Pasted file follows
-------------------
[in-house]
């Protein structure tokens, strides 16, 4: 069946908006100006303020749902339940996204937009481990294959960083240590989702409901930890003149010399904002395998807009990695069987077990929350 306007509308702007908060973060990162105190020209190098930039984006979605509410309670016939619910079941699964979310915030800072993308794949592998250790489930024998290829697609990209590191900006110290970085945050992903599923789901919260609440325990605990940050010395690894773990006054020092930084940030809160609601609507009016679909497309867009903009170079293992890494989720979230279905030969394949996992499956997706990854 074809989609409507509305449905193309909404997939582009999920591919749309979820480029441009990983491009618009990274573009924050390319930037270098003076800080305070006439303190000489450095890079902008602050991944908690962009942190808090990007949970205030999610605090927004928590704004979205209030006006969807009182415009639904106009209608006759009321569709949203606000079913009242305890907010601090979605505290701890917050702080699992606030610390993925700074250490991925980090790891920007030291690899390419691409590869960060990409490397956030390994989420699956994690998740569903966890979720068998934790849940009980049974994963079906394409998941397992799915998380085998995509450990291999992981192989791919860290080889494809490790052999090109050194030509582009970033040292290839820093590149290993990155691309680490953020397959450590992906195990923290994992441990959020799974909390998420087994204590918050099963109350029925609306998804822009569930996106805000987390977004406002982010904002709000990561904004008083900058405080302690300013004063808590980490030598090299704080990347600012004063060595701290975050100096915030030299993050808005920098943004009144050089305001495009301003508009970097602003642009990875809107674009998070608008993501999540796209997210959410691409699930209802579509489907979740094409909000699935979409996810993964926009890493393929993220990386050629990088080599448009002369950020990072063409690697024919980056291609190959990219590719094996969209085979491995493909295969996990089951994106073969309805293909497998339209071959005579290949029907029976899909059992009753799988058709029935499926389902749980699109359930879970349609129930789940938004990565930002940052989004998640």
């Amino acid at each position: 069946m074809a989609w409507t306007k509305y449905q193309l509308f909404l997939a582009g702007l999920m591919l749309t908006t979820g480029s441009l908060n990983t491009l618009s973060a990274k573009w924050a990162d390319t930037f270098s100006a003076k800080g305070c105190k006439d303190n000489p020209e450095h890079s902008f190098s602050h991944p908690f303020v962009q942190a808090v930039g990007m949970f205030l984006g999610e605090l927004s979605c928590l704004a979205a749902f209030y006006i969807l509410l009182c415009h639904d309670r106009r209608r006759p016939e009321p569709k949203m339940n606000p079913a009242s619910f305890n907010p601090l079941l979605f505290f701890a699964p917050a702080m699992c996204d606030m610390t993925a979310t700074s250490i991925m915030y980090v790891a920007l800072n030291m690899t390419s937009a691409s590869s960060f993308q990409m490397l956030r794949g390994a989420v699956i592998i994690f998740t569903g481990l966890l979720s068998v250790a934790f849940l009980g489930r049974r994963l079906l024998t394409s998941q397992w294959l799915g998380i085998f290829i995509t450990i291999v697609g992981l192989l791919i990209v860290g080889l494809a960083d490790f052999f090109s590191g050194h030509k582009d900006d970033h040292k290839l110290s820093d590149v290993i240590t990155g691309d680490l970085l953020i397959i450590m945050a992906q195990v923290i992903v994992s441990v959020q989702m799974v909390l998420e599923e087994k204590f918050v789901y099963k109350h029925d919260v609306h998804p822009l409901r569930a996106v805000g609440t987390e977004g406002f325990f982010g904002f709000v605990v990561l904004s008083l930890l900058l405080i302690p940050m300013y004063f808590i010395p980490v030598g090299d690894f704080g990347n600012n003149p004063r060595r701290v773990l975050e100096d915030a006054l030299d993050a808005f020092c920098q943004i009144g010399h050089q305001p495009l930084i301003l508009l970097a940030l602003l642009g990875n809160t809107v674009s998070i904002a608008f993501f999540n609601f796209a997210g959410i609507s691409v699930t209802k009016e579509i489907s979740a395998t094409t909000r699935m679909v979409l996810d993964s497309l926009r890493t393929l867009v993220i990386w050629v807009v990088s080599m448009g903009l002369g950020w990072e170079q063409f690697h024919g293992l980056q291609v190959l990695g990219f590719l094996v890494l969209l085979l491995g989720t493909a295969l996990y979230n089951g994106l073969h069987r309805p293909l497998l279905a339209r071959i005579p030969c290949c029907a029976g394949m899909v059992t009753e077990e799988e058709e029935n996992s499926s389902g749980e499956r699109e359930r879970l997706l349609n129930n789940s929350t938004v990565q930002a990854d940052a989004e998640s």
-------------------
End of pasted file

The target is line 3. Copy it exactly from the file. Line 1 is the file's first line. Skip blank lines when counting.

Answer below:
């Amino acid at each position: 069946m074809a989609w409507t306007k509305y449905q193309l509308f909404l997939a582009g702007l999920m591919l749309t908006t979820g480029s441009l908060n990983t491009l618009s973060a990274k573009w924050a990162d390319t930037f270098s100006a003076k800080g305070c105190k006439d303190n000489p020209e450095h890079s902008f190098s602050h991944p908690f303020v962009q942190a808090v930039g990007m949970f205030l984006g999610e605090l927004s979605c928590l704004a979205a749902f209030y006006i969807l509410l009182c415009h639904d309670r106009r209608r006759p016939e009321p569709k949203m339940n606000p079913a009242s619910f305890n907010p601090l079941l979605f505290f701890a699964p917050a702080m699992c996204d606030m610390t993925a979310t700074s250490i991925m915030y980090v790891a920007l800072n030291m690899t390419s937009a691409s590869s960060f993308q990409m490397l956030r794949g390994a989420v699956i592998i994690f998740t569903g481990l966890l979720s068998v250790a934790f849940l009980g489930r049974r994963l079906l024998t394409s998941q397992w294959l799915g998380i085998f290829i995509t450990i291999v697609g992981l192989l791919i990209v860290g080889l494809a960083d490790f052999f090109s590191g050194h030509k582009d900006d970033h040292k290839l110290s820093d590149v290993i240590t990155g691309d680490l970085l953020i397959i450590m945050a992906q195990v923290i992903v994992s441990v959020q989702m799974v909390l998420e599923e087994k204590f918050v789901y099963k109350h029925d919260v609306h998804p822009l409901r569930a996106v805000g609440t987390e977004g406002f325990f982010g904002f709000v605990v990561l904004s008083l930890l900058l405080i302690p940050m300013y004063f808590i010395p980490v030598g090299d690894f704080g990347n600012n003149p004063r060595r701290v773990l975050e100096d915030a006054l030299d993050a808005f020092c920098q943004i009144g010399h050089q305001p495009l930084i301003l508009l970097a940030l602003l642009g990875n809160t809107v674009s998070i904002a608008f993501f999540n609601f796209a997210g959410i609507s691409v699930t209802k009016e579509i489907s979740a395998t094409t909000r699935m679909v979409l996810d993964s497309l926009r890493t393929l867009v993220i990386w050629v807009v990088s080599m448009g903009l002369g950020w990072e170079q063409f690697h024919g293992l980056q291609v190959l990695g990219f590719l094996v890494l969209l085979l491995g989720t493909a295969l996990y979230n089951g994106l073969h069987r309805p293909l497998l279905a339209r071959i005579p030969c290949c029907a029976g394949m899909v059992t009753e077990e799988e058709e029935n996992s499926s389902g749980e499956r699109e359930r879970l997706l349609n129930n789940s929350t938004v990565q930002a990854d940052a989004e998640s």